Swimmers will again make up the bulk of this year’s team with 42 student-athletes competing in the pool. Canada will send men’s and women’s teams for soccer, water polo (which is making its Game’s debut), basketball and volleyball.
Canadians will also compete in athletics, diving, taekwondo, archery, tennis, fencing, table tennis, judo and rhythmic gymnastics.
The soccer teams will begin play June 30. The women will play host Serbia while the men battle the Czech Republic.
- The Canadian Press
Students are the hamsters, as schools find new ways to go green
As she pedalled an elliptical exercise machine at the University of Oregon, Wen Lee’s face lit up like the light bulbs she was powering.
“I could run my television with this,” the environmental studies graduate student said between breaths, making the three bulbs on the stand in front of her glow brighter as part of a demonstration of renewable people power.
The University of Oregon – one of its school colours is, after all, green – is the latest in a growing number of college campuses and exercise clubs across the country where workouts produce watts.
Splitting the $14,000 cost with the local utility, Eugene Water and Electric Board, the school has retrofitted 20 Precor elliptical machines to generate electricity using technology from ReRev.com of St. Petersburg, Fla. The power from each machine in the Student Recreation Center goes through a converter that turns DC into AC, and a meter to keep track before it flows into the grid.
The amount of electricity produced is small. The university estimates that 3,000 people a day on 20 machines would generate 6,000 kilowatt hours a year, enough to power one small energy-efficient house in the Northwest. But it fits in with other sustainability projects, such as solar panels on the rec centre roof, and a high sense of being green among the student body.
“Oh, wow! It’s awesome! That’s cool!” said sophomore Eileen Donnerberg when told the machine she chose for her workout was producing electricity. “I never thought of that. It’s a good thing.”
The machines are even making their way into the run-up to one of the school’s biggest events: the annual Civil War football game with Oregon State University. OSU connected 22 exercise machines to the grid last February and will compete with Oregon to see who can generate the most electricity.
The power is a drop in the bucket compared to the University of Oregon’s overall electricity consumption, which is equivalent to 2,280 houses, said sustainability director Steve Mital.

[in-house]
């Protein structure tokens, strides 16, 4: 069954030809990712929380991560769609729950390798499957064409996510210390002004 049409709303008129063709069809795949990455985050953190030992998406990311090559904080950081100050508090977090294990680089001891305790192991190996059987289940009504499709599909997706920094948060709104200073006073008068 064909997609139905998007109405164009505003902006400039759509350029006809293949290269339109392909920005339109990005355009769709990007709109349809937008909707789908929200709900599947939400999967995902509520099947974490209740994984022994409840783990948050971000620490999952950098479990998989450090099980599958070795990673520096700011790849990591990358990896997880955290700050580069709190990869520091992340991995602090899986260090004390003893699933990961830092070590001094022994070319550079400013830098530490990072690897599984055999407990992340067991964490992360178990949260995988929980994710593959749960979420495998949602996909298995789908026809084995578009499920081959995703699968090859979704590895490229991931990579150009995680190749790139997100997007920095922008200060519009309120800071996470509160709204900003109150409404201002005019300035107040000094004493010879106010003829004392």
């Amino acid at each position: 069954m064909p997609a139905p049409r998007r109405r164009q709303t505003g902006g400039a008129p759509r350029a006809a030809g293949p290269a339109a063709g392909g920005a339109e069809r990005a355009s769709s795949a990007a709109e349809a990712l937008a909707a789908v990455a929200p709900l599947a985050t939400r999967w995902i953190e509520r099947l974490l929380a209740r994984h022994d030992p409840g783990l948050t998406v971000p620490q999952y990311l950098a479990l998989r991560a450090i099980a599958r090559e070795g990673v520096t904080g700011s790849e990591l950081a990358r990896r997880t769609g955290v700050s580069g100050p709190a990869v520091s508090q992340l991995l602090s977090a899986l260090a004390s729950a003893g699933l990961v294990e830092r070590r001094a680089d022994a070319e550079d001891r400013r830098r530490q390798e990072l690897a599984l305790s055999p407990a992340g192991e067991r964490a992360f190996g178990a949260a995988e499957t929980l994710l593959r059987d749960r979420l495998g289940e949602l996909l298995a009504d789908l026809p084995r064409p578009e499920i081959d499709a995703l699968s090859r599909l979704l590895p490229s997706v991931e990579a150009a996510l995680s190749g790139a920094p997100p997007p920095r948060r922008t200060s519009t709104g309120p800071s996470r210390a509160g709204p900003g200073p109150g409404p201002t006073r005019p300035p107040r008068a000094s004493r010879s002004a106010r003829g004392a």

And Northwest electricity rates are so low it would take 28 years to recoup the investment, but Mital said that isn’t really the point.
“We’re not going to get off Middle Eastern oil by connecting up all the ellipticals all over the country,” said Mital. “We bought it and installed it mostly because it’s an educational opportunity. People will be on those things sweating away and it gets them thinking.”
Plan to become the first Canadian university in the main U.S. college sports league is delayed for at least a year
The University of British Columbia will wait until at least next year before deciding if it will join the National Collegiate Athletic Association’s Division II in the United States.
The NCAA, the main U.S. college sports league, opened membership beyond the U.S. for the first time in January 2009 as a pilot project with Canadian schools. UBC is currently a member of Canadian Interuniversity Sport (CIS).
A report by a UBC committee did not recommend for or against a UBC application to join the NCAA.
“A lack of answers to critical questions means deferral until at least 2010 of a decision on whether or not to apply for membership,” the university said in a release Thursday.
One of the reports co-authors said respondents to surveys and open houses were divided on the benefits of joining the NCAA. David Farrar, the UBC’s vice-president academic, also said there remains insufficient information to allow the university to determine NCAA suitability before a June 2009 window for application.
“There are some critical unanswered questions that leave open options as to whether or not NCAA participation is the appropriate way to go for the university and its student athletes,” Farrar said.
Among the questions is whether or not UBC could receive an exemption from the NCAA for its academic accreditation requirement.
Further unresolved issues revolve around discussions about the level of competitive opportunities and financial support for student athletes that UBC and other universities are having with CIS, the main body in which most UBC athletes currently compete.
It is also unlikely to be clear until after the June NCAA deadline whether or not CIS will allow universities to compete in both the CIS and the NCAA.
- The Canadian Press